The Biden administration has called for more congressional oversight of military actions, saying the powers granted in 2001 and 2002 were too broad and invite abuse by power-hungry presidents.
And yet Biden has said he did not need anything beyond the Constitution to launch attacks in Syria in February and June 2021, saying he was doing so to defend U.S. forces. In mid-July 2021, Biden used the authorizations’ power to launch a drone strike in Somalia against fundamentalist al-Shabab fighters.
But perhaps the most frightening use of these broad authorities was in January 2020, when President Donald Trump used the 2002 authorization to justify a lethal drone strike against a respected member of the Iranian government, Major General Qassim Soleimani, without consulting Congress or publicly explaining why the attack was necessary, even to this day.
The killing of Soleimani, who held a position in Iran equivalent to the director of the U.S. CIA, was described by the Trump administration only as “decisive action to stop a ruthless terrorist from threatening American lives.” Trump’s subsequent promises that Iran would “never” have a nuclear weapon were also backed up by the idea that Congress had effectively authorized him to take military action against Iran’s nuclear program.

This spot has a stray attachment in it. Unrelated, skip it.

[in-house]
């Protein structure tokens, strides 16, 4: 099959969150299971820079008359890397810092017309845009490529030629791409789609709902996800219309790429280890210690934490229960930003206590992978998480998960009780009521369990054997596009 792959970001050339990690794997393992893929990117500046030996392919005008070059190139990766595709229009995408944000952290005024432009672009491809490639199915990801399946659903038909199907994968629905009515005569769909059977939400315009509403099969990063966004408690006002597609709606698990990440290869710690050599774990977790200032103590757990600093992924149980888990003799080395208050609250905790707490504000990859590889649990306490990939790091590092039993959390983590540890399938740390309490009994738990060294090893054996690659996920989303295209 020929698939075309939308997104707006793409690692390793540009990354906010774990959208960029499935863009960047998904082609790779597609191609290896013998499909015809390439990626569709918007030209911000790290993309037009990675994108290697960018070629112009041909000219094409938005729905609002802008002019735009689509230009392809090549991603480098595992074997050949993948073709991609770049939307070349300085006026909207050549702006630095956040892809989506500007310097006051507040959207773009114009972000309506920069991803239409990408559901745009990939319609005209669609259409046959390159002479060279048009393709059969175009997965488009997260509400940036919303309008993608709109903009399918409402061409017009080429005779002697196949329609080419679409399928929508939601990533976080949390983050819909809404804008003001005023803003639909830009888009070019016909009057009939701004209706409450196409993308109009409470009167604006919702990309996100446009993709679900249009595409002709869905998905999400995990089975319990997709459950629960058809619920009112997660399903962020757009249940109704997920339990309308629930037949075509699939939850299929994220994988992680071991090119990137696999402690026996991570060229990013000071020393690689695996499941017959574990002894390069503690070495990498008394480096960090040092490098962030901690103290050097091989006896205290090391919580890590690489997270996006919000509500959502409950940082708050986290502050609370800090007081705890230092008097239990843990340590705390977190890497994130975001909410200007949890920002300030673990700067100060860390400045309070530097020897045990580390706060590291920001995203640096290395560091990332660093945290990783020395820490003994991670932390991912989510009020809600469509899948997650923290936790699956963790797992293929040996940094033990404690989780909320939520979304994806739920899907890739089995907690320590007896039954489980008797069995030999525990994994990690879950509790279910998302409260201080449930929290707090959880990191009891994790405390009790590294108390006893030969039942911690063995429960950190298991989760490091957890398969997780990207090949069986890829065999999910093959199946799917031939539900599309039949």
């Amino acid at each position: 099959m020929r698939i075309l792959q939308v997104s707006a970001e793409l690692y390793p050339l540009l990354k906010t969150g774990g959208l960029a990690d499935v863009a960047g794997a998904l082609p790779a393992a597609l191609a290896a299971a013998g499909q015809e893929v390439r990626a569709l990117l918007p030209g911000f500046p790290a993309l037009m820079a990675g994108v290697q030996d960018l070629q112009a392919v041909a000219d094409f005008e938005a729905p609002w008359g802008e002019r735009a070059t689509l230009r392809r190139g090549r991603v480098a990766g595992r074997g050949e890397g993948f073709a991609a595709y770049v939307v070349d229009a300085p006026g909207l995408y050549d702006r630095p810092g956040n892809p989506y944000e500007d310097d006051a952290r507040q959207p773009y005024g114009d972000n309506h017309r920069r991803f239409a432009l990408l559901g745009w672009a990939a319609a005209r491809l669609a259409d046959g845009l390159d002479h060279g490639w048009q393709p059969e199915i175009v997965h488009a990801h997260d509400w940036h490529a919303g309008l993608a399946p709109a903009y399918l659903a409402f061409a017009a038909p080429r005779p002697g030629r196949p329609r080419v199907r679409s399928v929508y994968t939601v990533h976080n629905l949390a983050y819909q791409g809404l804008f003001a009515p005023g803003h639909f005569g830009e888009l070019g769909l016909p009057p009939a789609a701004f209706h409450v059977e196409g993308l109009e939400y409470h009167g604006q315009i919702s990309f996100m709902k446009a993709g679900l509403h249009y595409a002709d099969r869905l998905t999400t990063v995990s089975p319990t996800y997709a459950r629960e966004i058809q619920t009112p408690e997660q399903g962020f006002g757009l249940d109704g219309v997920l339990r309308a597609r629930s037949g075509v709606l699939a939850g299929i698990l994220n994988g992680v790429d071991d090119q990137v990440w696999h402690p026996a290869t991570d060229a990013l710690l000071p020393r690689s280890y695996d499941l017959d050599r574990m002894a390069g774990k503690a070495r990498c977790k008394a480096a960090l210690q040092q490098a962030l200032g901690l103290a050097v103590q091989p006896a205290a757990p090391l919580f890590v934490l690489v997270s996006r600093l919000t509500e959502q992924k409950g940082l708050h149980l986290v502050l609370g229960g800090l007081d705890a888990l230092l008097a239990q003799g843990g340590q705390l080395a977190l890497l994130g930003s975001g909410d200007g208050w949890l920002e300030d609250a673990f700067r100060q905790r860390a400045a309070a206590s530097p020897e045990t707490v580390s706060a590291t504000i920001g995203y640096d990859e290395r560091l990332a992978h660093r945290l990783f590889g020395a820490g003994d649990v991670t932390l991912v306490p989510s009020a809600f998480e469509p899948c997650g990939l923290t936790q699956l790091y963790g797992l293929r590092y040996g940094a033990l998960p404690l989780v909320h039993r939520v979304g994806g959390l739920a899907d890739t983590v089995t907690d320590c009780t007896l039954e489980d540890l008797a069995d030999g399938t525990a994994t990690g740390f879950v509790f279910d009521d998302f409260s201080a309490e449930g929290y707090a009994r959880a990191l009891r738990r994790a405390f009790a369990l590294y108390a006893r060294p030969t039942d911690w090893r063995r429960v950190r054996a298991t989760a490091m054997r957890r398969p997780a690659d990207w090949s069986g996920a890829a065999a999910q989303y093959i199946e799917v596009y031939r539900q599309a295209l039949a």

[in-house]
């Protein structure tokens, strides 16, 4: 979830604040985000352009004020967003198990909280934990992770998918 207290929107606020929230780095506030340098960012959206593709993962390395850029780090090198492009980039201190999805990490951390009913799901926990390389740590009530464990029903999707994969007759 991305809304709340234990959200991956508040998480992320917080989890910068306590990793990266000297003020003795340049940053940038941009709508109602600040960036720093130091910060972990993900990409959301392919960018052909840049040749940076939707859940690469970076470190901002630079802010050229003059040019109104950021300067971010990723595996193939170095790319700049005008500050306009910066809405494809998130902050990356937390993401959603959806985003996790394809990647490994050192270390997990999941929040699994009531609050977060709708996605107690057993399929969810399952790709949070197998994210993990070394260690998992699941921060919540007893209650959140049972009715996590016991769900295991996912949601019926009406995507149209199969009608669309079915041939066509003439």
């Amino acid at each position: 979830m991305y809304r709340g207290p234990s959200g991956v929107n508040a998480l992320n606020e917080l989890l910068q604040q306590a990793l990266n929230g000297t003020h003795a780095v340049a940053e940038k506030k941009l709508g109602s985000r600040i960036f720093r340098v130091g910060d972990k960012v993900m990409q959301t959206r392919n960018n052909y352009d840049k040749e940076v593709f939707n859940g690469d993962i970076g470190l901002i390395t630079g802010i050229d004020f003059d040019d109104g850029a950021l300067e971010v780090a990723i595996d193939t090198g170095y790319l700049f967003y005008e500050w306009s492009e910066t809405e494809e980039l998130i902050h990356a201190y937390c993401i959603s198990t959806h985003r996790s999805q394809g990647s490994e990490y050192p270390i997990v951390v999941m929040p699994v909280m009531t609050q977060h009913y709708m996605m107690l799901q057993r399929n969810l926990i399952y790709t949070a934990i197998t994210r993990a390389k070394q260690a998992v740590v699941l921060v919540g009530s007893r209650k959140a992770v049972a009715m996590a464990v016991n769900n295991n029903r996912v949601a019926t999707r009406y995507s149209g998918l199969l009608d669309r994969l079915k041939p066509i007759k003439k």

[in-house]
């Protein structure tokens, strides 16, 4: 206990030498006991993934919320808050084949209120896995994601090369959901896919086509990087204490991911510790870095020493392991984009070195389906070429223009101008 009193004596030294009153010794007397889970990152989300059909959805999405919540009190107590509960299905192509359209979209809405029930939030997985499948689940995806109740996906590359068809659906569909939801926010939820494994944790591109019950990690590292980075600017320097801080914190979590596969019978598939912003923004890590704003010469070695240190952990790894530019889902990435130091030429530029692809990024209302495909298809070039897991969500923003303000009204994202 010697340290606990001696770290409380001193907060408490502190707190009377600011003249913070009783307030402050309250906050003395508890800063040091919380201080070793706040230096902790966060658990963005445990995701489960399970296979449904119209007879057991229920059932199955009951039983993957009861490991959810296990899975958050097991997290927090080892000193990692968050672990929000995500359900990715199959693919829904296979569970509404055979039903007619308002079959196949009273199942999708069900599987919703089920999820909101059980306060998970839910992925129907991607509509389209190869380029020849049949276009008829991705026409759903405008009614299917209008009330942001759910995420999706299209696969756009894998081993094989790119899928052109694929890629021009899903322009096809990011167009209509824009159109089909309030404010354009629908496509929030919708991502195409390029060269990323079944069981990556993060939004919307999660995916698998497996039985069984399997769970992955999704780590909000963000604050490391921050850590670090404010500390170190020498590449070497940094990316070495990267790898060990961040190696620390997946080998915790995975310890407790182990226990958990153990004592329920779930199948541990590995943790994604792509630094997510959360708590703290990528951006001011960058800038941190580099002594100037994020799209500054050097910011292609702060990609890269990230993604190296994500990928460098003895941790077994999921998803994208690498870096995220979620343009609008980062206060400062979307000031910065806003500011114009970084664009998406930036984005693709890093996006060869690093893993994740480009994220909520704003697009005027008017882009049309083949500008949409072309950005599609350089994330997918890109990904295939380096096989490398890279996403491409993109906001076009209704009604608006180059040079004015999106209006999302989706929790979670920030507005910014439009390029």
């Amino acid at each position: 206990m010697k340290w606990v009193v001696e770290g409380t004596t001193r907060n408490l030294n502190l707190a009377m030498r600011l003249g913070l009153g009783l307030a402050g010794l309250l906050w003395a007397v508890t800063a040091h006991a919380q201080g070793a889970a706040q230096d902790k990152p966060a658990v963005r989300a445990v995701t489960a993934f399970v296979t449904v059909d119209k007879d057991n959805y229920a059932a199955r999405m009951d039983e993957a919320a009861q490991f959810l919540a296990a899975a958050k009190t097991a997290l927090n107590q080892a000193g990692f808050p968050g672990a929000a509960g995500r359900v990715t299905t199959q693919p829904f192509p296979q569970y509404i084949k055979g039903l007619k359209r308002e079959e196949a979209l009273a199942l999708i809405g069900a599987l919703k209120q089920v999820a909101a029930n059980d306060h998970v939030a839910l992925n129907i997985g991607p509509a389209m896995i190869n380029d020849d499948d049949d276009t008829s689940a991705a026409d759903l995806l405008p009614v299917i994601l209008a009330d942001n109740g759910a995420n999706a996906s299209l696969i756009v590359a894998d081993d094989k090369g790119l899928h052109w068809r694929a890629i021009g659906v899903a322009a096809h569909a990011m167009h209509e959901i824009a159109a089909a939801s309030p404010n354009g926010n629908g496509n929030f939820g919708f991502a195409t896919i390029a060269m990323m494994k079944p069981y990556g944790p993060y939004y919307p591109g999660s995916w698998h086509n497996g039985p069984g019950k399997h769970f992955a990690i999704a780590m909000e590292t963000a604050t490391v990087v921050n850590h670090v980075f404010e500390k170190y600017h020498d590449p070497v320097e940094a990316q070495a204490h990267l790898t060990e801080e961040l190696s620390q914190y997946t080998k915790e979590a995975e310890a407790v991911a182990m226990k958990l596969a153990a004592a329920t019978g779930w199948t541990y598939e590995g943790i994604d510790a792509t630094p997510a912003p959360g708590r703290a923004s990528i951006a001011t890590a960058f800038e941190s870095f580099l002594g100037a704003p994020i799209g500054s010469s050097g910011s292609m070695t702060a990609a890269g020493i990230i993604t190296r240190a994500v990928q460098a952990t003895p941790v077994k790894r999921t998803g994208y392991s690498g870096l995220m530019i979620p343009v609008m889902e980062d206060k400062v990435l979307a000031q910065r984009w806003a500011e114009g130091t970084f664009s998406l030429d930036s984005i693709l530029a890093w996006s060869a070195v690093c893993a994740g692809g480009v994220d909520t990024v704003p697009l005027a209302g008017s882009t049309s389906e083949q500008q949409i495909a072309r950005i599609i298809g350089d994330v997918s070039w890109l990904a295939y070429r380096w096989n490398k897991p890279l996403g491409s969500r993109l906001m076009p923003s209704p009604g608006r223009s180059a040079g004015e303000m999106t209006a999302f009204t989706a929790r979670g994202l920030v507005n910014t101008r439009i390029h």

Tensions – and fears of war – spiked but then slowly faded, when Iran responded with missile attacks on two U.S. bases in Iraq, and Trump downplayed the severity of resulting injuries to American service members. But Iranian Supreme Leader Ali Hosseini Khamenei has continued to vow to get revenge for Soleimani’s killing, leaving open the possibility of an Iranian attack at any time. Under the current legal structure, a U.S. response to that could come without congressional notification or approval.
The current congressional effort is noteworthy because it seeks to make presidents answerable to Congress for a wider range of military action, and to end the broad and sweeping power of the 2001 and 2002 authorizations that have effectively let presidents do anything with the U.S. military anywhere in the world without being held accountable at home.